Why Are There Rectangles On Iowa Highways?
No matter where you are in the country, signage is pretty universal. The octagon is reserved for stop signs, rectangles are for regulatory or warning signs, and a pentagon marks off a school crossing zone.
Even “signs” painted on the roads are pretty universal. On highways, they can help guide drivers at exits, indicate when it's safe to pass, guide you through splits in the road, and remind drivers what road they are on. But when you drive on the highway in Iowa, there are unique road markings that you don’t really see anywhere else.
I drive Interstate 380 a lot and something that stands out to me on the drive is the rectangles painted in the left, passing lane. As an Iowa transplant, these rectangles are not something I have really seen elsewhere.
At first, I thought these rectangles were to help drivers drive straight in their lanes. I always try to make sure I center my car with them. But after talking with a coworker, a quick Google search, and reaching out to Iowa State Patrol, I have learned this is not the case.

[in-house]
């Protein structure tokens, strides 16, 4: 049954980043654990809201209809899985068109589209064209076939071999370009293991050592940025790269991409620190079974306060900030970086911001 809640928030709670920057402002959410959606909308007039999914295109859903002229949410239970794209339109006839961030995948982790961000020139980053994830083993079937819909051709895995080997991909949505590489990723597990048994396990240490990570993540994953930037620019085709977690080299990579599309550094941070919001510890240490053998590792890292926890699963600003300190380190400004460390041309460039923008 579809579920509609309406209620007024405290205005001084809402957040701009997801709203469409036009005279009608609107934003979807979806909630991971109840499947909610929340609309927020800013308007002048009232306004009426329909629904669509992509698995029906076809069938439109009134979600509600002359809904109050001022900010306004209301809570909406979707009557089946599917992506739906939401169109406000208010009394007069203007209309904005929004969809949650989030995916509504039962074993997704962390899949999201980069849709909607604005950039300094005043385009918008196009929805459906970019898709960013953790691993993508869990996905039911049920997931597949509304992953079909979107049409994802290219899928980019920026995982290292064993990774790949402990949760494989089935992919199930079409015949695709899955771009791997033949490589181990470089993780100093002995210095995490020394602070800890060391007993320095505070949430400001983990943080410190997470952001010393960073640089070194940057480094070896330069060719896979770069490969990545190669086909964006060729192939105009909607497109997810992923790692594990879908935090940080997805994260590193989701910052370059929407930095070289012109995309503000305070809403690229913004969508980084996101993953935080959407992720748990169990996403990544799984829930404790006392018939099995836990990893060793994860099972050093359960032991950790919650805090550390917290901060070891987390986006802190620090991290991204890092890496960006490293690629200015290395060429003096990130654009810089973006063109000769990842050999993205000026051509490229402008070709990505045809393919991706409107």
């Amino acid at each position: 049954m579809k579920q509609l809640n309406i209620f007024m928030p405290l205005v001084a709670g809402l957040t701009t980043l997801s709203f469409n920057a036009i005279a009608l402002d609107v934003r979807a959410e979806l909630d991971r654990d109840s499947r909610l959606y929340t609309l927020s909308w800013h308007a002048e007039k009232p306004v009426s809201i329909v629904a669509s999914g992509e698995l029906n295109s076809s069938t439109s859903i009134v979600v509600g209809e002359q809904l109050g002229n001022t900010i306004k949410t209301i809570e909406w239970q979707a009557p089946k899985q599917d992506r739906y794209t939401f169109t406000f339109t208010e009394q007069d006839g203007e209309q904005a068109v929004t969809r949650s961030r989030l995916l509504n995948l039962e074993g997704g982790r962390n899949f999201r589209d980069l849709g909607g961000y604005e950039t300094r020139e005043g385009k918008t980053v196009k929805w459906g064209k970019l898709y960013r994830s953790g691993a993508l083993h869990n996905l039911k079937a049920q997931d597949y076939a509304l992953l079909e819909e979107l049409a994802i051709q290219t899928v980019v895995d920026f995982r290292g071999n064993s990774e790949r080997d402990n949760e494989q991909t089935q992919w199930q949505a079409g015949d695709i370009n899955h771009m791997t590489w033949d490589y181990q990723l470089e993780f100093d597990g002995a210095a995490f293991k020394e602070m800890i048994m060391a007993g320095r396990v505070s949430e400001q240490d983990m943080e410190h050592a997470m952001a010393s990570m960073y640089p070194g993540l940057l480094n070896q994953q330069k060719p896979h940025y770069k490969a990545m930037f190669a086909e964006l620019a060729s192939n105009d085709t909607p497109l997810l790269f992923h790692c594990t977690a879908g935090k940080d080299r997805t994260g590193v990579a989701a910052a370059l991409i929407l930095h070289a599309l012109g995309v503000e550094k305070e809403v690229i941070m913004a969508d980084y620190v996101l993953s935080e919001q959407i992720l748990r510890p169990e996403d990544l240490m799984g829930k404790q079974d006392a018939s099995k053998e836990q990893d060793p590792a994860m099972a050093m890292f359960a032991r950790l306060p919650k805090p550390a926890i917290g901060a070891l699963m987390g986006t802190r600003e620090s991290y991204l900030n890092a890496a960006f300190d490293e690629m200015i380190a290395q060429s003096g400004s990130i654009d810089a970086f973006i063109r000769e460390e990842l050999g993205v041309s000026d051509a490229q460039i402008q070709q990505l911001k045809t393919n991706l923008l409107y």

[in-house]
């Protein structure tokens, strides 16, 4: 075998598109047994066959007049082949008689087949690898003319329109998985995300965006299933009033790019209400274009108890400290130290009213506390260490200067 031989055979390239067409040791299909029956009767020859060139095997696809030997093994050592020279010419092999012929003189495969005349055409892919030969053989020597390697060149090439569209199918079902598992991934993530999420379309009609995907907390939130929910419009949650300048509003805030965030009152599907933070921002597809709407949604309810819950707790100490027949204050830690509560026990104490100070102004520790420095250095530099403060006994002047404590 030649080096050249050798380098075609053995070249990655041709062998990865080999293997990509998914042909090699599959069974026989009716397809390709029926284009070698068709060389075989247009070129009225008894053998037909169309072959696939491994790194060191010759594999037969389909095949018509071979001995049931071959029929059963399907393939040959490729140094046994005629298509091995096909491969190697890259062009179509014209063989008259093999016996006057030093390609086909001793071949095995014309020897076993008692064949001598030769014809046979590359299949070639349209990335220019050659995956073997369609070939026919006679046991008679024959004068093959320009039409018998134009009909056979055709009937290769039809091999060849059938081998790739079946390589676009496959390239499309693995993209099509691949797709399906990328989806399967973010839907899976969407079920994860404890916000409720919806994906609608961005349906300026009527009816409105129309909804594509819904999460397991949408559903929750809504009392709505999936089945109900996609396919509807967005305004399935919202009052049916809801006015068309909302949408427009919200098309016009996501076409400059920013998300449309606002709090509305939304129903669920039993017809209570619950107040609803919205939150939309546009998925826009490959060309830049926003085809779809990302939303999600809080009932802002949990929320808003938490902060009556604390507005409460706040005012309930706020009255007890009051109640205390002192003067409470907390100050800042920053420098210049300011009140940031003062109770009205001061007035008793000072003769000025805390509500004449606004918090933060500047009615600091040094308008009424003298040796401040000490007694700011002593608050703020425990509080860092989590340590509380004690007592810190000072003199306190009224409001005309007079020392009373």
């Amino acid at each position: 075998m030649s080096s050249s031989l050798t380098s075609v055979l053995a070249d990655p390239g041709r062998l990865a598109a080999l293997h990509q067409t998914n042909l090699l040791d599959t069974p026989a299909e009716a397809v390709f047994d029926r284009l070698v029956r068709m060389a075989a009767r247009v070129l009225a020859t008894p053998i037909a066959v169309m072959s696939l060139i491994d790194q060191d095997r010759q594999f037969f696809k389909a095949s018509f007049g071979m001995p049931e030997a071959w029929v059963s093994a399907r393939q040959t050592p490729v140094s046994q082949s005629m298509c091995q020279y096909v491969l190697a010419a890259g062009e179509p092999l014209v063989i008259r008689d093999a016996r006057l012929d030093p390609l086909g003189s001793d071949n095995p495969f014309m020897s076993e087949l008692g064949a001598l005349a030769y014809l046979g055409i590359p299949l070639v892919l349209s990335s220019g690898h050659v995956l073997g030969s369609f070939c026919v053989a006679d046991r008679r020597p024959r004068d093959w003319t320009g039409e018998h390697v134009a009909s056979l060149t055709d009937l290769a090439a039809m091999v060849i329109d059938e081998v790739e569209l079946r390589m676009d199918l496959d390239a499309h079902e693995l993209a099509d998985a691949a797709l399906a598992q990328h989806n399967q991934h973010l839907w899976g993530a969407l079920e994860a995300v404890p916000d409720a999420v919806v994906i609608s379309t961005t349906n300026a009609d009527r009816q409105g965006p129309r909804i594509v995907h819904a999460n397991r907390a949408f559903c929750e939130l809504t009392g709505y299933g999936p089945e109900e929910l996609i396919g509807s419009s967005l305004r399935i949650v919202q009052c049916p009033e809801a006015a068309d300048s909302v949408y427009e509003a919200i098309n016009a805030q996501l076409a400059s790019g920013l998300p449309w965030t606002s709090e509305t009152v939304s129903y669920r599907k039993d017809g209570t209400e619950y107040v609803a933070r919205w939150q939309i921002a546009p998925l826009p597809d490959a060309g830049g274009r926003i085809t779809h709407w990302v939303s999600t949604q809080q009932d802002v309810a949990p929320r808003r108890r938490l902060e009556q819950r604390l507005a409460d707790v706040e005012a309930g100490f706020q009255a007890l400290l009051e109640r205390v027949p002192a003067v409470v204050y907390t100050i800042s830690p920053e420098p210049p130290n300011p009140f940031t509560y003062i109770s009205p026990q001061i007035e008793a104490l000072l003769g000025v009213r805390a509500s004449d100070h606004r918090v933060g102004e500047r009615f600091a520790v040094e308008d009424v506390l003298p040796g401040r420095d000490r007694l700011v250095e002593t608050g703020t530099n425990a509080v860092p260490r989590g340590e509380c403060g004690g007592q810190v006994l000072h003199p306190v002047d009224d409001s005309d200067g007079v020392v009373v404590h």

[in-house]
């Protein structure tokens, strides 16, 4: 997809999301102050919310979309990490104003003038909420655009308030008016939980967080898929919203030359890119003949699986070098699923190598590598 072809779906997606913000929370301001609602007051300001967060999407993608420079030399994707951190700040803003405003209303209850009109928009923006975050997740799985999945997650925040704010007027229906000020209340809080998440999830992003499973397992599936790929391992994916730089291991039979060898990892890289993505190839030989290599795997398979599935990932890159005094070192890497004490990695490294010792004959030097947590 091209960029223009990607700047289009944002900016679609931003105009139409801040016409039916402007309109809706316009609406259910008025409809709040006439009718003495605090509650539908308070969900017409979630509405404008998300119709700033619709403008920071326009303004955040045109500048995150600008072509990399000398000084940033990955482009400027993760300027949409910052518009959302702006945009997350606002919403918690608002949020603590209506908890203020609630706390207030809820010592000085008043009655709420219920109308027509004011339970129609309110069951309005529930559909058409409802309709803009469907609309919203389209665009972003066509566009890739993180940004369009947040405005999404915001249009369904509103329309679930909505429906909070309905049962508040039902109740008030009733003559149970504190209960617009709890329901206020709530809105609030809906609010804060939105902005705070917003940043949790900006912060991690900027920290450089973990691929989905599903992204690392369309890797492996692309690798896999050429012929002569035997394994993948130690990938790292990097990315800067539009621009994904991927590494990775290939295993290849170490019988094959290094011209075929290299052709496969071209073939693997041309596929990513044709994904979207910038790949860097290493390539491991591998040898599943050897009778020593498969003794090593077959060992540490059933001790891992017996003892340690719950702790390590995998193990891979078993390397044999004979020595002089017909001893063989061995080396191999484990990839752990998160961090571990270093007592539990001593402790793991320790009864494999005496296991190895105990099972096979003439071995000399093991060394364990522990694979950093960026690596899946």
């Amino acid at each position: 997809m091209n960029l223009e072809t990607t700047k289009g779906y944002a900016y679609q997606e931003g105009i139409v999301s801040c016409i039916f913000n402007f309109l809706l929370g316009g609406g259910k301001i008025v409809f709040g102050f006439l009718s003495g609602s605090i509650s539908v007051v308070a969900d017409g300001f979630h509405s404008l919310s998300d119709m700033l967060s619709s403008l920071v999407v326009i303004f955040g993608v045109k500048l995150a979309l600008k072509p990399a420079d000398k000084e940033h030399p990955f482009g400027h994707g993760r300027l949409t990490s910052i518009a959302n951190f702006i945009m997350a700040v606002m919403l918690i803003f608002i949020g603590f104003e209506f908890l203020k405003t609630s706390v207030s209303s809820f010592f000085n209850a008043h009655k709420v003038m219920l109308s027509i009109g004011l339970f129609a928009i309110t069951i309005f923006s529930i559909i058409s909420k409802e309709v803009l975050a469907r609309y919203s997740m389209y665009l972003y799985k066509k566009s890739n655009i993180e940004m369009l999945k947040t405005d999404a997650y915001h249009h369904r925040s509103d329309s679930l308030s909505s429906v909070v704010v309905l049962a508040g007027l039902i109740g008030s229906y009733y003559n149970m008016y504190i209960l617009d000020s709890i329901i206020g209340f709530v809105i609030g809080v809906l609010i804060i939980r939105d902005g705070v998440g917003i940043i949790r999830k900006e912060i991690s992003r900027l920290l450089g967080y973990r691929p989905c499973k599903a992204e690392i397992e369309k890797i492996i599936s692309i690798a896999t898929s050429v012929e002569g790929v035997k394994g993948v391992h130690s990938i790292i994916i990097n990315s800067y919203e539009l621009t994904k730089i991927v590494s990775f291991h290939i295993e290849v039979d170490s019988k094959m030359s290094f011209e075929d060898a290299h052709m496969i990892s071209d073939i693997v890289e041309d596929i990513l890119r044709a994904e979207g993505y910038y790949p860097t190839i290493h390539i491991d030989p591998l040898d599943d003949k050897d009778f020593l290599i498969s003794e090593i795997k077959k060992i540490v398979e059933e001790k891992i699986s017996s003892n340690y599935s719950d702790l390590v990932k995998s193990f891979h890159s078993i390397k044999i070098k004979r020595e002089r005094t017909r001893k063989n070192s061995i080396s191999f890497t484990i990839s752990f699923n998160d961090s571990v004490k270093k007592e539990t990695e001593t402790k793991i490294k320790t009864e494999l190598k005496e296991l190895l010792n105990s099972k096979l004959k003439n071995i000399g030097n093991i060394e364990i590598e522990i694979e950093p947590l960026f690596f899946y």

According to Sergeant Alex Dinka with Iowa State Patrol, the white rectangles on the highway are aircraft zones.
We use these while the plane is flying in the air to check vehicle speeds on Iowa Highways. They do this by checking time and distance.
Iowa is one of the first states to use aircraft to help search for traffic violations. The Iowa State Patrol’s Air Wing program began in 1956 with two aircraft and two pilots based in Des Moines. Today, there are eight pilots serving the patrol with seven aircraft based at six airports throughout the state.
In 2021, the Air Wing program generated 2,234 traffic enforcement contacts.
Welcome To Iowa - City Signs #1
Welcome To Iowa - City Signs #2